When Kim heard of the plan, she did not think of the lives involved. The plot, she said, was a “technical operation.” Kim and the older agent were given cyanide-tipped cigarettes, to be used in the event they were captured. They were told to kill themselves rather than reveal information.

In the weeks leading up to the bombing, according to Kim’s account and South Korea’s investigation, Kim and the other agent traveled across Europe, posing as Japanese tourists. Then, in Belgrade, they connected with two other agents, who handed off the weapon of choice: a time bomb disguised as a portable Panasonic radio, amplified by liquid explosives in a liquor bottle. Kim and her fellow agent flew to Baghdad with the weapon. In Baghdad, Kim activated the timer and boarded a Korean Air flight to Abu Dhabi. She placed the bomb in a shopping bag and stowed it above her seat. She and the other agent exited the plane in Abu Dhabi. Several hours later, the plane blew up over the Andaman Sea. Many of the passengers were South Koreans with energy jobs in the Middle East, going home to see their families.

Kim Hyon-hui, her mouth taped, is escorted from a plane after arriving in Seoul following her arrest. (Kim Chon-kil/Associated Press)

Kim, initially, didn’t know if the plot had worked. She didn’t know about the news alert that went off in South Korea, or about the 300 people who rushed to the airport in Seoul, weeping and frantic. But what Kim did know is that she had to quickly return to Pyongyang, taking a convoluted series of flights, and it was in Bahrain where authorities stopped them, having noticed their suspicious travel patterns. “Can I see your passports?” one of the authorities said, and soon Kim and the other agent realized they’d been cornered. The two spies bit down on their cigarettes. The older agent died. But Kim did not. When she awoke, her left hand was cuffed to a hospital bed, an oxygen tube in her nose. Men in combat fatigues stood around her, machine guns cocked.

According to accounts from South Korean investigators, Kim endured weeks of interrogation before confessing. It was only after being extradited to South Korea that her defenses began to weaken. The day before she opened up about the plot, a team of South Korean special agents gave her a suit to wear and told her to get into a car. What they did was take her sightseeing around Seoul. Kim saw a city that looked nothing like the miserable enemy outpost North Korea had described. She saw families smiling. She saw cars everywhere. She saw crowded shopping malls. She saw street vendors selling food. She saw the Olympic Village.

And she started to think that her mission, her whole purpose, had been a sham.

“Founded upon lies,” she said.

She began cooperating with investigators, and several months later, still in detention, Kim watched the Opening Ceremonies on television. “I still remember the theme song they played,” she said. “Everybody seemed joyous. I was thinking to myself, Why did North Korea do this?”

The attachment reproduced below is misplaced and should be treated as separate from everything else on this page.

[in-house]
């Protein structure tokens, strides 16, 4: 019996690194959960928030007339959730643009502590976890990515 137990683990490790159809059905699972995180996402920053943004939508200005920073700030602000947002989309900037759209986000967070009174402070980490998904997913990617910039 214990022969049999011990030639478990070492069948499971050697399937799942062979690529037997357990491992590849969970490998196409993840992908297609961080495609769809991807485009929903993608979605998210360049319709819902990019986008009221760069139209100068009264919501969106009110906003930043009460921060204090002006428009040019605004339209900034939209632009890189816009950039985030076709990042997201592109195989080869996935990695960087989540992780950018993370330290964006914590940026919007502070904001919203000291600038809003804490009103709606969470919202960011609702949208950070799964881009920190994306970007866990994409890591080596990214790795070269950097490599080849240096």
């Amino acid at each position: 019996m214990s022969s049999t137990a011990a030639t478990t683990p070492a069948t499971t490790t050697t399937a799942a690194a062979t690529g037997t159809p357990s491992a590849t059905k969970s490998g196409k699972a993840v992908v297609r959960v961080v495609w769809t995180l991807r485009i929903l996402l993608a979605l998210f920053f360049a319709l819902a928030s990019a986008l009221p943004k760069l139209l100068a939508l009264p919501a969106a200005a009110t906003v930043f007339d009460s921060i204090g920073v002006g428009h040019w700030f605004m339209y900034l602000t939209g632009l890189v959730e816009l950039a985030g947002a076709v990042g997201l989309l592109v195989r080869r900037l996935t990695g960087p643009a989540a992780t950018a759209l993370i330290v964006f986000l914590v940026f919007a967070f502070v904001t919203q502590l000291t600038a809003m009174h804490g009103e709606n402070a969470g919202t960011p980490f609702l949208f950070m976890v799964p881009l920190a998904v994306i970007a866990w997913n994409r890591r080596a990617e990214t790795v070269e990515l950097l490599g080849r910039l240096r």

Raising two teenagers

It seemed, initially, that there would be no second part of her life. In 1989, a South Korean judge sentenced her to death. But the next year, South Korean President Roh Tae-woo pardoned her, saying that she had been a mere tool manipulated by the real perpetrators, North Korea’s ruling Kim family. She mostly escaped the wrath of the South Korean public, according to news accounts from the time, helped by a tearful news conference she gave in apologizing for the bombing. After the pardoning, she wrote a book, “Tears of My Soul,” donating the proceeds to family members of KAL Flight 858 victims.

Then, Kim largely disappeared from the public spotlight.

“It’s as if I’ve been hiding away,” she said.

Partly, she said, she has no choice. North Korea has a history of targeting high-level defectors and captured agents. Kim lives under police protection, and keeps most details of her life private. What she does say is that she is an “ordinary citizen” raising two teenagers, ages 16 and 18. In the mornings, she cooks for them. In the evenings, she reads. To relax, she heads to the mountains. Her husband, whom she married in 1997, was one of the first people she met in South Korea — one of agents handling her case.

She says she remains traumatized by her role in the bombing, but sometimes feels obliged to talk about it. She is a witness, she said, to the “truth of North Korea.” That’s why Kim has mixed feelings about how the two Koreas are cooperating ahead of this year’s Olympics — news she has been following closely. With its own athletes participating, North Korea could be less inclined to cause chaos or violence. But Kim also thinks that the cooperation plays into North Korea’s hands, giving the country a celebratory spotlight despite how it treats its own people. North and South Korea are marching together, holding a white and blue unity flag, but Kim said the two countries aren’t on equal ground.

“That flag,” she said, “doesn’t symbolize peace.”

An earlier version of this article had a wrong age for Kim Hyon-hui. She is 56 years old.

Dasl Yoon and Ian Shapira contributed to this report.